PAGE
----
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Senior Lebanese Army general assassinated.

Byline: Hani M. Bathish

Summary: A senior rmy general was killed along with his body guard Wednesday when a powerful bomb ripped through his car in front of the Baabda Municipality building as he was driving to work at the Defense Ministry in Yarze. Brigadier General Francois Hajj, 55, from the southern village of Rmeish, was head of operations for the Lebanese Armed Forces.

BEIRUT: A senior rmy general was killed along with his body guard Wednesday when a powerful bomb ripped through his car in front of the Baabda Municipality building as he was driving to work at the Defense Ministry in Yarze.

Brigadier General Francois Hajj, 55, from the southern village of Rmeish, was head of operations for the Lebanese Armed Forces and was a prime contender to succeed LAF commander General Michel Suleiman if the later is elected president. Hajj was posthumously promoted to major general.

Hajj's bodyguard, Sergeant Khairallah Ali Hedwan, also perished in the explosion, while six other people in the blast zone sustained minor to serious injuries. Hedwan, who was in the car with Hajj, hails from the village of Hazeen near Baalbek. The wounded include Rene Neameh, First Sergeant Wissam Sweidan, Sami Fouad Feghali, Souad al-Saifi and Shahin Msaed and his son.

The explosion at approximately 7 a.m. set vehicles on fire and damaged surrounding buildings. Charred metal littered the streets as firefighters worked to put out the blaze and Lebanese Red Cross rescue workers rushed the wounded to nearby hospitals.

According to the army, the bomb, containing 35 kilograms of TNT, was placed inside a 30-year-old olive green BMW that was parked along the side of the road. The device appears to have been triggered remotely. Local witnesses told investigators at the site that they had seen the vehicle park in the area less than an hour before the explosion, but could not give an accurate description of the driver who left the car, a judicial source said.

The judicial source told The Daily Star that security forces detained a bearded man found close to the scene of the explosion who is currently being questioned. The source added that "the mere fact that the man was being questioned makes him a suspect."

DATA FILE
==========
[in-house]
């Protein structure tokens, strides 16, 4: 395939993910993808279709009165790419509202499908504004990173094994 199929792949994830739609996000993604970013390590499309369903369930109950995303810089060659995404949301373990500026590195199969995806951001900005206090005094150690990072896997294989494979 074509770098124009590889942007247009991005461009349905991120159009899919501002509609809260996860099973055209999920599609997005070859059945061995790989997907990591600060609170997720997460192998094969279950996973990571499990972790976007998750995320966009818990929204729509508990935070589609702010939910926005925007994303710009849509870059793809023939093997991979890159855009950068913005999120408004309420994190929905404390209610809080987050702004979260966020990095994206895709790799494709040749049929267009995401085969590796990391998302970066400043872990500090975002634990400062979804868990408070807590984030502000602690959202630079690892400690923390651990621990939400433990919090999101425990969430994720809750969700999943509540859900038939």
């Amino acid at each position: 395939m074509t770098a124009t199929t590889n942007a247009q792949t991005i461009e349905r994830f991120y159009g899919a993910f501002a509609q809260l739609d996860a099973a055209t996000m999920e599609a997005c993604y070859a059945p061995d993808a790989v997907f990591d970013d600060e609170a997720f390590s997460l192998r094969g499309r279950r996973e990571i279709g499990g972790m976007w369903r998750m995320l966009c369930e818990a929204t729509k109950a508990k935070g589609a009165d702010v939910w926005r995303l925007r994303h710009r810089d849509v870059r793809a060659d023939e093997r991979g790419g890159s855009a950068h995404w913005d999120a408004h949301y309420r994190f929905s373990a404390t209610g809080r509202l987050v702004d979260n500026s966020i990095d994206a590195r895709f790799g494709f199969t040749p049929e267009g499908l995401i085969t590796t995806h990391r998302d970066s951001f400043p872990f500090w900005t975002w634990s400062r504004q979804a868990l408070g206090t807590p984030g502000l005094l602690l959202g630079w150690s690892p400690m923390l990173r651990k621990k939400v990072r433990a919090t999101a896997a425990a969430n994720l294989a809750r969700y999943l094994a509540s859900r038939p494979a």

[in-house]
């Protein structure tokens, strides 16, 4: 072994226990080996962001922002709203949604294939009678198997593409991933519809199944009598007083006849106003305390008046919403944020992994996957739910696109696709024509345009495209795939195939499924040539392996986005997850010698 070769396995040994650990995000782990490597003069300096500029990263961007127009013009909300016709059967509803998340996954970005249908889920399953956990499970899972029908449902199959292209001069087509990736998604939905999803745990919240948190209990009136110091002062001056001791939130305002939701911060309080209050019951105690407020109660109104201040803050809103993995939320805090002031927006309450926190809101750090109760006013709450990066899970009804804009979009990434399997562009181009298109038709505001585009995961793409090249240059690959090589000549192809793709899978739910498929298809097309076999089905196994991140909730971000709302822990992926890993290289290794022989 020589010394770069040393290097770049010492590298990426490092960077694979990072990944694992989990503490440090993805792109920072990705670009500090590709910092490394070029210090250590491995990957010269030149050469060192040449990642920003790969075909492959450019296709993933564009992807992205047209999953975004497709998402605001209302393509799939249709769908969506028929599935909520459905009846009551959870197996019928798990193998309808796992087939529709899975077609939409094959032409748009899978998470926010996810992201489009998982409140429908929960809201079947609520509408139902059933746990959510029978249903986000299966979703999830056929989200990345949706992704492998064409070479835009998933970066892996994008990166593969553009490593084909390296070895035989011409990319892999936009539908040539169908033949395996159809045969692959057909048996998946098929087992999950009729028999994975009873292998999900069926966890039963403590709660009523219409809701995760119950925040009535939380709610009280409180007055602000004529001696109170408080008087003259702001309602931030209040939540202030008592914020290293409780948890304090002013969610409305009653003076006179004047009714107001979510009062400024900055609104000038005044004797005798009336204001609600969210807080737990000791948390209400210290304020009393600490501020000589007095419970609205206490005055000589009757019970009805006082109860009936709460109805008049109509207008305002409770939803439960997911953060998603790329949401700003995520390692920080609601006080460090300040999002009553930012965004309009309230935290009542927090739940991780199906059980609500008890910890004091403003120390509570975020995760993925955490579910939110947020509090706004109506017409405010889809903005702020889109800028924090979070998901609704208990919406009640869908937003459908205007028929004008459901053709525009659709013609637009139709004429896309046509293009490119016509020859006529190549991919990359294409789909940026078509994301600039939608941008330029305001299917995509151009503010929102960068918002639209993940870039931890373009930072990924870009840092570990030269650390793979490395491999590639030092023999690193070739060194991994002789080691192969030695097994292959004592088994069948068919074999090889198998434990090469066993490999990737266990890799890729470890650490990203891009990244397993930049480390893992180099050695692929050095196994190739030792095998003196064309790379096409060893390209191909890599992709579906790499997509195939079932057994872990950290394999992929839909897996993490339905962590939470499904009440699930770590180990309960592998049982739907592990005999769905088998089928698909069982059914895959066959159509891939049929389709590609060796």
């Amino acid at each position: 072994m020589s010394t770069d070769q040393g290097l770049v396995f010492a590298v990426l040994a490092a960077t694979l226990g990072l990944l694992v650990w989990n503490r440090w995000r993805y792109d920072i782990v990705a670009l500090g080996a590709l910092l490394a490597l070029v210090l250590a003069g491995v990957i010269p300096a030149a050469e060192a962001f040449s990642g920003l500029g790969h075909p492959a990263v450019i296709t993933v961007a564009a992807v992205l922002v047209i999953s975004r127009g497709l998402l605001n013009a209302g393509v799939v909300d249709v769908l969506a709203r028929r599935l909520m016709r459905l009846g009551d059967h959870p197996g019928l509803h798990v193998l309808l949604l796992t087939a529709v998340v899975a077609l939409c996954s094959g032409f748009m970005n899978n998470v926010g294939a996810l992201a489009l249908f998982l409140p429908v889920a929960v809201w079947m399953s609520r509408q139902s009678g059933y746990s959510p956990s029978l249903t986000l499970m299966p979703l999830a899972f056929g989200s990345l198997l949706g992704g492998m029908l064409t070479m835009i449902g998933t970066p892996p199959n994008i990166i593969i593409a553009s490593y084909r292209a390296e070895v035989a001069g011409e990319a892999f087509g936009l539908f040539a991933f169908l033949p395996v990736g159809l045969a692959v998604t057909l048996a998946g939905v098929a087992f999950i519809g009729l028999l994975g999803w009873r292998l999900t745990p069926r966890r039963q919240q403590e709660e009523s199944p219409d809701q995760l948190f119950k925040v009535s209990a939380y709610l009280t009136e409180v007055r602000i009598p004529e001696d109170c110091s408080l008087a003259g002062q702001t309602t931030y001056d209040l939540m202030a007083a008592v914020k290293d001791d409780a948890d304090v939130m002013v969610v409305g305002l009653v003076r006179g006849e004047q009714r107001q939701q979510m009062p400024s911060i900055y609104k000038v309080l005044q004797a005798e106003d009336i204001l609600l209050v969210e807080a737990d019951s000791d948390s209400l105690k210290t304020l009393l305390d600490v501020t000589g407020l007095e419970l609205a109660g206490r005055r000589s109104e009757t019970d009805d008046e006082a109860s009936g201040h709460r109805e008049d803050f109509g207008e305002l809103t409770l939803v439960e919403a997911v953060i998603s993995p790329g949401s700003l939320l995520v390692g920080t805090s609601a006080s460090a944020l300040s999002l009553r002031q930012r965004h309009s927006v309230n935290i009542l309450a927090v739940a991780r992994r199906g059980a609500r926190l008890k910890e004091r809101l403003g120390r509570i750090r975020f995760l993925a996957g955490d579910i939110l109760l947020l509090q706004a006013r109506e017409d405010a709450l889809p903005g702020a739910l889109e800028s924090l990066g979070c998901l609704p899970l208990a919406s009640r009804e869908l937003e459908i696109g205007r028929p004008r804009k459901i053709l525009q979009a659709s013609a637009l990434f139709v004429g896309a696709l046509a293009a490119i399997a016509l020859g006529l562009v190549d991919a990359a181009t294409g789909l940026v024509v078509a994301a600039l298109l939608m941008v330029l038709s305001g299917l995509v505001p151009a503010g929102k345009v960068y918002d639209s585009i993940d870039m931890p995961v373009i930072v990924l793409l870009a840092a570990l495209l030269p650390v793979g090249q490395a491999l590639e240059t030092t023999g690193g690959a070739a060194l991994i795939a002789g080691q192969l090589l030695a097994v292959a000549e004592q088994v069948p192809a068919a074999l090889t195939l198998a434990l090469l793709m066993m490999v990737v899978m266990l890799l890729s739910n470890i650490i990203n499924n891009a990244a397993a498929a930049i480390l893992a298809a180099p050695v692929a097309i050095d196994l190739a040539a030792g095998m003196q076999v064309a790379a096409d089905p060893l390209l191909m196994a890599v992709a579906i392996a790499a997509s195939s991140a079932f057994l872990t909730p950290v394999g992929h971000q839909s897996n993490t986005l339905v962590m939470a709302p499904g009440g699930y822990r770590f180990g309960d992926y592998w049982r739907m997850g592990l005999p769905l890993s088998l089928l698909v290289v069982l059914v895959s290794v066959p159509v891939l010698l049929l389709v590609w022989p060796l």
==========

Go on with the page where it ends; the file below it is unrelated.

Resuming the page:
Security sources added that three individuals from the Taamir-Ain al-Hilweh district in Sidon were taken in for questioning by the army in connection with the assassination. Investigations showed that the vehicle's license plate was at one time registered in the names of these three individuals.

Parts of Hajj's vehicle were scattered up to 100 meters from the blast zone due to the strength of the blast. His body was recovered 20 minutes after the explosion in a crater created by an Israeli bomb during the summer 2006 war, the National News Agency reported.

The blast crated a 2-meter-wide crater and resulted in serious damage to surrounding buildings up to 150 meters away from the explosion. Security forces and army soldiers threw a strict security cordon around the site of the attack.

Judge Jean Fahd, the government representative to the Military Tribunal, was among the first to arrive at the blast site. State Prosecutor Said Mirza and Military Investigative Magistrate Rashid Mizher also arrived at the acene, followed by Internal Security Forces chief Ashraf Rifi.

A security source told The Daily Star that investigations are focusing on closed-circuit-camera footage recovered from security cameras belonging to the municipality that overlooks the blast site.

The source said internal investigations are starting into what appears to have been a "momentary lapse" in security that allowed an unidentified vehicle to park in the area without arousing suspicion. "The area is subject to very tight security measures, unidentified vehicles are not permitted to park along the roadside and yet there was a momentary lapse that allowed this vehicle to get through," the source said.

The early morning blast shook the quiet residential neighborhood a little after 7 a.m., a time when many residents were heading to work or driving their children to school.

"It was a very powerful and loud blast, it startled us," said Khalil Hussein, a resident who lives on the top floor of a building barely 200 meters from the blast zone.

"The first thing I did was make sure my wife and baby were alright, my wife is not Lebanese and she was in shock," Khalil told The Daily Star. "I later went down to see my neighbors in the building. Apartments on lower floors sustained major damage as doors were ripped off their hinges. In our apartment all the glass was shattered," Khalil said. "It reminded me of the Civil War."

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Publication:The Daily Star (Beirut, Lebanon)
Date:Dec 13, 2007
Words:789
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